In short, usually you will end up editing /etc/odbcinst.ini and /etc/odbc.ini for system-wide driver and DSN entries, and ~/.odbcinst.ini and ~/.odbc.ini for user-wide driver and DSN entries.

In macOS, if those INI files exist, they usually are symbolic or hard links to /Library/ODBC/odbcinst.ini and /Library/ODBC/odbc.ini for system-wide, and ~/Library/ODBC/odbcinst.ini and ~/Library/ODBC/odbc.ini for user-wide configs respectively.

There can be exceptions to this, as these paths are configurable during the compilation of iODBC itself, or during the run-time via ODBCINI and ODBCINSTINI. Note, that ODBCINSTINI in iODBC contains the full path to the file, while for UnixODBC it is a file name, and the file itself is expected to be under ODBCSYSINI dir.

For more info, see:

You can find sample configuration for this driver here:

Enabling driver manager tracing: MDAC/WDAC (Microsoft/Windows Data Access Components)

Comprehensive explanations (possibly, with some irrelevant vendor-specific details though) on how to enable ODBC driver manager tracing could be found at the following links:

Enabling driver manager tracing: UnixODBC

Comprehensive explanations (possibly, with some irrelevant vendor-specific details though) on how to enable ODBC driver manager tracing could be found at the following links:

Enabling driver manager tracing: iODBC

Comprehensive explanations (possibly, with some irrelevant vendor-specific details though) on how to enable ODBC driver manager tracing could be found at the following links:

Building from sources: Windows

Build-time dependencies

CMake bundled with the recent versions of Visual Studio can be used.

An SDK required for building the ODBC driver is included in Windows SDK, which in its turn is also bundled with Visual Studio.

You will need to install WiX toolset to be able to generate .msi packages. You can download and install it from WiX toolset home page.

Build steps

All of the following commands have to be issued in Visual Studio Command Prompt:

  • use x86 Native Tools Command Prompt for VS 2019 or equivalent for 32-bit builds
  • use x64 Native Tools Command Prompt for VS 2019 or equivalent for 64-bit builds

Clone the repo with submodules:

git clone --recursive [email protected]:ClickHouse/clickhouse-odbc.git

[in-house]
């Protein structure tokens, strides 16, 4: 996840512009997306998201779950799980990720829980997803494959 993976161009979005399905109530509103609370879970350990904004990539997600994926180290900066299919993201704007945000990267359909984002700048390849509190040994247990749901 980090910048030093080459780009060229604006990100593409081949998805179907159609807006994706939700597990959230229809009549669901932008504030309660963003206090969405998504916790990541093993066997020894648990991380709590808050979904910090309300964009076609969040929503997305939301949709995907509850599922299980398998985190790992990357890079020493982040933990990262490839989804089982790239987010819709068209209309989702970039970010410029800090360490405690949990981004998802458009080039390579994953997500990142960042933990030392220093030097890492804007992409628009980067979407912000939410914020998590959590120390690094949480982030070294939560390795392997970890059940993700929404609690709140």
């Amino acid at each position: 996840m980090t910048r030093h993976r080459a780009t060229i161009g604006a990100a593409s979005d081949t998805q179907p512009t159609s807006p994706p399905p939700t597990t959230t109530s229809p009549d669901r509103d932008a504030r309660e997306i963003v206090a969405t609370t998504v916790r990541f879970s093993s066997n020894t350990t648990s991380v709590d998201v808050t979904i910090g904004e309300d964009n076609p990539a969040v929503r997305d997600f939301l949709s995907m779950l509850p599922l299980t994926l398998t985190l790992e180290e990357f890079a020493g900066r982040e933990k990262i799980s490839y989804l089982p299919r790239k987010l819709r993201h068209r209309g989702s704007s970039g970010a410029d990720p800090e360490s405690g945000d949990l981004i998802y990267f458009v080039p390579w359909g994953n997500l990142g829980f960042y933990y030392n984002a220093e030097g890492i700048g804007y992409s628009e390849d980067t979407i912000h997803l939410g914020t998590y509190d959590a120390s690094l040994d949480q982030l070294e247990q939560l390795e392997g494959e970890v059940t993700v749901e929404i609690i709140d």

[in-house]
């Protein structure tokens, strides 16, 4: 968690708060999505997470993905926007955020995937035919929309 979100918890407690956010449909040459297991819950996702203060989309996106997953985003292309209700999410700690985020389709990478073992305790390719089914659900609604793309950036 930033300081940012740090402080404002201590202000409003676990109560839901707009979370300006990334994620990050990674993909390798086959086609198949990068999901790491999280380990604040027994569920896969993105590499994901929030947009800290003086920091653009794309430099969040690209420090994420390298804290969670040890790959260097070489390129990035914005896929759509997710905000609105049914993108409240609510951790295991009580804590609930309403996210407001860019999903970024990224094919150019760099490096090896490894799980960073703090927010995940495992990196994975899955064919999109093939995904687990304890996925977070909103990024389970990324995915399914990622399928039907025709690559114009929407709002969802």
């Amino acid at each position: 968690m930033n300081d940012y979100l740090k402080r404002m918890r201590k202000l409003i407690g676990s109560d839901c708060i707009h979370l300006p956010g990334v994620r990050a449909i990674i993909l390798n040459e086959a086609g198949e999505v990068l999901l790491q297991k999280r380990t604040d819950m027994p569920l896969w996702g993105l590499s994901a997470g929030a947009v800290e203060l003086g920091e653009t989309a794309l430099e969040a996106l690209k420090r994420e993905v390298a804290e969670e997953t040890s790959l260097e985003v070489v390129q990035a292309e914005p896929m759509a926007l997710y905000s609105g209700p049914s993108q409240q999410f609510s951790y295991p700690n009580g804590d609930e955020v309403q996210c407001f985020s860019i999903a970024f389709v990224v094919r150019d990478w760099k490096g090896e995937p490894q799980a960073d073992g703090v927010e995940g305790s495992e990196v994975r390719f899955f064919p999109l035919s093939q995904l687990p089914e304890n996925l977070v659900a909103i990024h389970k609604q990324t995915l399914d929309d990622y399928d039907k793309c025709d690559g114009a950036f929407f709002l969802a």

Enter the cloned source tree, create a temporary build folder, and generate the solution and project files in it:

cd clickhouse-odbc
mkdir build
cd build

# Configuration options for the project can be specified in the next command in a form of '-Dopt=val'

# Use the following command for 32-bit build only.
cmake -A Win32 -DCMAKE_BUILD_TYPE=RelWithDebInfo ..

# Use the following command for 64-bit build only.
cmake -A x64 -DCMAKE_BUILD_TYPE=RelWithDebInfo ..

Build the generated solution in-place:

cmake --build . --config RelWithDebInfo
cmake --build . --config RelWithDebInfo --target package

...and, optionally, run tests (note, that for non-unit tests, preconfigured driver and DSN entries must exist, that point to the binaries generated in this build folder):

cmake --build . --config RelWithDebInfo --target test

...or open the IDE and build all, package, and test targets manually from there:

cmake --open .

Building from sources: macOS

Build-time dependencies

You will need macOS 10.14 or later, Xcode 10 or later with Command Line Tools installed, as well as up-to-date Homebrew available in the system.

Build-time dependencies: iODBC

Homebrew: execute the following in the terminal (assuming you have Homebrew installed):

brew install git cmake make poco openssl icu4c libiodbc

Build-time dependencies: UnixODBC

Homebrew: execute the following in the terminal (assuming you have Homebrew installed):

brew install git cmake make poco openssl icu4c unixodbc

Build steps

Clone the repo with submodules:

git clone --recursive [email protected]:ClickHouse/clickhouse-odbc.git